Tag Archives: accountability and the internet

Fighting the trolls: Lindy West engages

I like Lindy West’s pop culture analysis.  She writes for a few online spots like Jezebel.  Feministing noted that she had been harassed by a troll who opened a twitter account in the name of her deceased father.  This is the feministing quote:

Lindy, who you might know from her writing at Jezebel and GQ, was trolled by someone who set up a Twitter account in the name of her dead father. She wrote about how awful that made her feel, and to her surprise, he wrote to her again – but this time, to apologize.

Then, she called him and interviewed him about what had gone through his mind when he decided to do what he did. And recorded it all. “It felt like if I could just get the specifics,” she says, “gather them up and hold them in my hands — then maybe I could start to understand all the people who were still trolling me.”

They talked for two hours, and by the end, she’d forgiven him for the terrible things he’d done – the meanest thing anyone has ever done to her. She understood what his life looked like at the time that he was trolling (he’s since stopped, he says) and she felt sorry for him. Still, she says, it’s disturbing to know that there was nothing wrong with him per se. “It’s frightening that he’s so normal,” she says. He’s not your idea of a monster, and unlike a fairy tale troll, he certainly doesn’t live alone under a bridge. He has women coworkers, and a girlfriend, and women friends. “They have no idea that he used to go online and traumatize women for fun.”

via “It’s frightening that he’s so normal.”.

In a Jezebel essay, West notes her reasoning to humanize and engage with trolls:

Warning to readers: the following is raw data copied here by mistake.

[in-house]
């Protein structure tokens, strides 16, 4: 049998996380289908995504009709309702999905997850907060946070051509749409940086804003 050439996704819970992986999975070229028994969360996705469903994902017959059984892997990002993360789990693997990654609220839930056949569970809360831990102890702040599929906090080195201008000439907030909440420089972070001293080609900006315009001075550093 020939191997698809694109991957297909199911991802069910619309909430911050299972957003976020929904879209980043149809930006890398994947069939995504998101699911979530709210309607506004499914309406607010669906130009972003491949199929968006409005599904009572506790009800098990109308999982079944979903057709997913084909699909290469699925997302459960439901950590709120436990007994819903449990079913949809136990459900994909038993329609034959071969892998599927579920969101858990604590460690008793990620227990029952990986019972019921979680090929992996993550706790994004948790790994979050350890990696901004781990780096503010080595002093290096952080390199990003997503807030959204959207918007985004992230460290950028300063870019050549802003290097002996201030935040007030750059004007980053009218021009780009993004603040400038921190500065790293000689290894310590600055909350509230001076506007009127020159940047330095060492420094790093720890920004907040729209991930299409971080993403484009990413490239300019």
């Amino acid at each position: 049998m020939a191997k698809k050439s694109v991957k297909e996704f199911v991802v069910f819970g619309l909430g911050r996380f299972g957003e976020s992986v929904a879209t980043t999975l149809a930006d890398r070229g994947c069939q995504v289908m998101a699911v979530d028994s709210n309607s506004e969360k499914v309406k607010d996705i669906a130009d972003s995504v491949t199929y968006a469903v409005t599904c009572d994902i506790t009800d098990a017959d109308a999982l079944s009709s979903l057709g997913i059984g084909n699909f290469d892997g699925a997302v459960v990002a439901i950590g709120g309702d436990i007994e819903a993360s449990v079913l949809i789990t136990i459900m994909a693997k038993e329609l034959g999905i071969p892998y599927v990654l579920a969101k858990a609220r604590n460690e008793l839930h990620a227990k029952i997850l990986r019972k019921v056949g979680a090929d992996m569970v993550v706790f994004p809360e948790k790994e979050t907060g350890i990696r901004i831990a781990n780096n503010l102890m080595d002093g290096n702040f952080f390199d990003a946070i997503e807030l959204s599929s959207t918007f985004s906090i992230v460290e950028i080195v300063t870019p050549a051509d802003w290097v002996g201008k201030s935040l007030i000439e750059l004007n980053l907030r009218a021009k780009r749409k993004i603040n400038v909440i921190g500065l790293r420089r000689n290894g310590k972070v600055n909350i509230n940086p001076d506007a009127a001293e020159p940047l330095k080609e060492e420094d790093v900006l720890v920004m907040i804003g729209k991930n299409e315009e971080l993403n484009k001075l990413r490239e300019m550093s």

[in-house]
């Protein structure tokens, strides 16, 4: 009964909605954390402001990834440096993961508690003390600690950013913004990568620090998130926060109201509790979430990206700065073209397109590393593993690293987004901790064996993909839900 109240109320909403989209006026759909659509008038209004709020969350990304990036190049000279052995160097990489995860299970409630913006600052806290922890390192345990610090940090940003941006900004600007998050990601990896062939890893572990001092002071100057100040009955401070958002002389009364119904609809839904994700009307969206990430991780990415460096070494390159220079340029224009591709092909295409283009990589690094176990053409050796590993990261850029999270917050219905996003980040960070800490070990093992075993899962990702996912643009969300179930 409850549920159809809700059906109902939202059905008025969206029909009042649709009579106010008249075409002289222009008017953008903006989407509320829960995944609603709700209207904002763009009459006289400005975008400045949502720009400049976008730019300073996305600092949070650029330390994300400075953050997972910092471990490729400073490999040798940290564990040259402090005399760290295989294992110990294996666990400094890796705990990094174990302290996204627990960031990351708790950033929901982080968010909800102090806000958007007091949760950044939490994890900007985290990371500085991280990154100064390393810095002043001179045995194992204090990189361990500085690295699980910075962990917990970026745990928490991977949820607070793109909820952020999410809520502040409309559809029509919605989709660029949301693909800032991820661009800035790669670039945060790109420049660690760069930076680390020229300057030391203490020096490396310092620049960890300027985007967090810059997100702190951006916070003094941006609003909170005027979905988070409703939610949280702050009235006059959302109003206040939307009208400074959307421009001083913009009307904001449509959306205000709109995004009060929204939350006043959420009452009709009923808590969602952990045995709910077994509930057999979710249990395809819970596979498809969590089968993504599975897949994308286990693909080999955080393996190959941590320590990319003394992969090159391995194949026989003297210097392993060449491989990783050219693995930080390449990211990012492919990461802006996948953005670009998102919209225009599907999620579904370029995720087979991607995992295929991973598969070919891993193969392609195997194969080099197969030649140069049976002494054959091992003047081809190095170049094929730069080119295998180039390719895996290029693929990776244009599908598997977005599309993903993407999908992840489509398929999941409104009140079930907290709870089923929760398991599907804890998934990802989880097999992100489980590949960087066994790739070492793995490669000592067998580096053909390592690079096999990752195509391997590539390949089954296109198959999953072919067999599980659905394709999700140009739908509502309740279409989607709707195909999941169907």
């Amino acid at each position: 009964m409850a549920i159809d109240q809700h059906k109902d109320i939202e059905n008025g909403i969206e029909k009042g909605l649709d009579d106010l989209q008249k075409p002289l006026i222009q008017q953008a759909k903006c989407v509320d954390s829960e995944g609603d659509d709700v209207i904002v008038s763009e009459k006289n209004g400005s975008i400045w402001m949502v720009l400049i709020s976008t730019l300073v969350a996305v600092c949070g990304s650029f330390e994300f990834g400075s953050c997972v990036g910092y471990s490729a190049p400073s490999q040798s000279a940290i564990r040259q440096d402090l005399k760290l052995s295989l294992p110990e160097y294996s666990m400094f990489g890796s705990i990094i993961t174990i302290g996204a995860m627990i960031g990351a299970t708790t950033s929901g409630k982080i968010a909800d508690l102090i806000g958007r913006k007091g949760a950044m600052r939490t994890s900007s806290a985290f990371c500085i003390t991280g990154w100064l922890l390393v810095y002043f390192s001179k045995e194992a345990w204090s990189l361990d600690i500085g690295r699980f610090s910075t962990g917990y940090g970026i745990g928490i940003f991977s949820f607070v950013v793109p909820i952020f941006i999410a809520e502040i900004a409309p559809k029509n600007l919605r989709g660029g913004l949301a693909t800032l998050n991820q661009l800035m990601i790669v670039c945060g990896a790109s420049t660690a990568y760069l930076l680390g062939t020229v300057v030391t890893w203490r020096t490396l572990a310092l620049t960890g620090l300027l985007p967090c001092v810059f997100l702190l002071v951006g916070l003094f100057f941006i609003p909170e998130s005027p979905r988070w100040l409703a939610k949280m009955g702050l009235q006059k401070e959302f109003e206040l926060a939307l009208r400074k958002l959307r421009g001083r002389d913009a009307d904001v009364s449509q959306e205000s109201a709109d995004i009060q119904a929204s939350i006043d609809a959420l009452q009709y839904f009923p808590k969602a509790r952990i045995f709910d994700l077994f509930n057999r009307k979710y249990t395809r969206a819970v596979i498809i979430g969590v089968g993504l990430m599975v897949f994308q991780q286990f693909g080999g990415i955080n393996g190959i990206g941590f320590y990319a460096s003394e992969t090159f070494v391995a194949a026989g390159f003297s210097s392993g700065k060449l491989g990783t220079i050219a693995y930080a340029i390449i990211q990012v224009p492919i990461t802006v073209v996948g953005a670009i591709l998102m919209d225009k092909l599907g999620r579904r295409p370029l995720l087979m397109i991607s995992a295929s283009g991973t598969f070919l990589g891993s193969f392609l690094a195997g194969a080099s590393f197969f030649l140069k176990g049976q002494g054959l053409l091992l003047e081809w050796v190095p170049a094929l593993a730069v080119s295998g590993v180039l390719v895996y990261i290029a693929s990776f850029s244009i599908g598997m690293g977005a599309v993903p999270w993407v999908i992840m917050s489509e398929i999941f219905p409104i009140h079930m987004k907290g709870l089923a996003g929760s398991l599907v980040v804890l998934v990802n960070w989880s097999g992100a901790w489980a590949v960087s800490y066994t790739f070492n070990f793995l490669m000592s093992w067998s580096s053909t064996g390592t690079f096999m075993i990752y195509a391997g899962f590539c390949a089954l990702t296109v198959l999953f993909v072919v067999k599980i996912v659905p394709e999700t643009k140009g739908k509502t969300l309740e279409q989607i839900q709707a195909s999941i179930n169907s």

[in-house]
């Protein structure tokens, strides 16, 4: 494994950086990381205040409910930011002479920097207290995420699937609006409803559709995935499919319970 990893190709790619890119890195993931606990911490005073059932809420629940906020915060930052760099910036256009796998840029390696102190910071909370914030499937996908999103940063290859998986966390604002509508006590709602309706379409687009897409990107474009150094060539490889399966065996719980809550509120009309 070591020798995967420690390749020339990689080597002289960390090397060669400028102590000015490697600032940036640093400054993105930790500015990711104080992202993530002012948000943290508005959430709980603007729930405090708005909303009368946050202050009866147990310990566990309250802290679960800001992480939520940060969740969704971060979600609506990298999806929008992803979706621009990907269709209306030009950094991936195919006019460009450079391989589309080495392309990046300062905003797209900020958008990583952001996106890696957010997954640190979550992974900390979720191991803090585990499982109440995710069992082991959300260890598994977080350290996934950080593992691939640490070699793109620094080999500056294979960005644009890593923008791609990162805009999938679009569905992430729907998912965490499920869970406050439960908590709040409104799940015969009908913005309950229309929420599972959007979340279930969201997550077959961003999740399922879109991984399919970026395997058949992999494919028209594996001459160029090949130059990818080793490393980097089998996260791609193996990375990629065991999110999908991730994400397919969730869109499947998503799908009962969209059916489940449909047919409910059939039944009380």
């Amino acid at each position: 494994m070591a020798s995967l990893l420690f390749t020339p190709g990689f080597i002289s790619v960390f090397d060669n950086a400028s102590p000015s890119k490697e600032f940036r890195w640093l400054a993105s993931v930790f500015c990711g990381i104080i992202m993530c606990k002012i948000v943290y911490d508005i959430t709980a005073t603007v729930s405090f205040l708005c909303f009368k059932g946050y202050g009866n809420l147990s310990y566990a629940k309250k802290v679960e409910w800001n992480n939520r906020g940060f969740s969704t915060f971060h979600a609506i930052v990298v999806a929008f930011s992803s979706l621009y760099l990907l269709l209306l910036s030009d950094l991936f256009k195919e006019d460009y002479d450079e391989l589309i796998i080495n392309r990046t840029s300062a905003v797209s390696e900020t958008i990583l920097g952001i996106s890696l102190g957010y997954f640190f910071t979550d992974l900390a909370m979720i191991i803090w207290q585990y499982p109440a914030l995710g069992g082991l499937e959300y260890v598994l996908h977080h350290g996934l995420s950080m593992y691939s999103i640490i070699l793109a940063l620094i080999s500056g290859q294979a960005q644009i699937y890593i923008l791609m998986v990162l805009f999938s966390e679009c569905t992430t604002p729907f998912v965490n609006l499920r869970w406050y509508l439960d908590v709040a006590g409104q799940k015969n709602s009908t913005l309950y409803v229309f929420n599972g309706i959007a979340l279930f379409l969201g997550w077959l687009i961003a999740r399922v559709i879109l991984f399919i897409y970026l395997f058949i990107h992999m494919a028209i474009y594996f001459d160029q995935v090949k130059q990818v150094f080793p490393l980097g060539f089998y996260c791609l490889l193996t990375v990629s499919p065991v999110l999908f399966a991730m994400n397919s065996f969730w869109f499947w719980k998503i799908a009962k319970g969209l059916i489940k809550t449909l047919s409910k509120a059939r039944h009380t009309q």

I feed trolls. Not always, not every troll, but when I feel like it—when I think it will make me feel better—I talk back. I talk back because the expectation is that when you tell a woman to shut up, she should shut up. I reject that. I talk back because it’s fun, sometimes, to rip an abusive dummy to shreds with my friends. I talk back because my mental health is my priority—not some troll’s personal satisfaction. I talk back because it emboldens other women to talk back online and in real life, and I talk back because women have told me that my responses give them a script for dealing with monsters in their own lives. And, most importantly, I talk back because internet trolls are not, in fact, monsters. They are human beings—and I don’t believe that their attempts to dehumanize me can be counteracted by dehumanizing them. The only thing that fights dehumanization is increased humanization—of me, of them, of marginalized groups in general, of the internet as a whole.

via Don’t Ignore the Trolls. Feed Them Until They Explode..

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Anita Sarkeesian and accountability for online harassment

Anita Sarkeesian does really good critical analysis of video games.  For that work she has received death threats and brutal online harassment.  What do you do with this kind of vitriol?  Sarkeesian explains her approach in an IGN interview:

I have a few strategies for dealing with harassment. First having a good support network is important. Whenever possible I try to look through the worst of the comments and messages with friends who can offer moral support and witty observations. Second, I never respond to any of the hateful messages, emails or comments directly. Its just not worth it on a tactical level or frankly, on an emotional level. You really can’t have a well reasoned argument with folks spewing blatant sexism all over the place.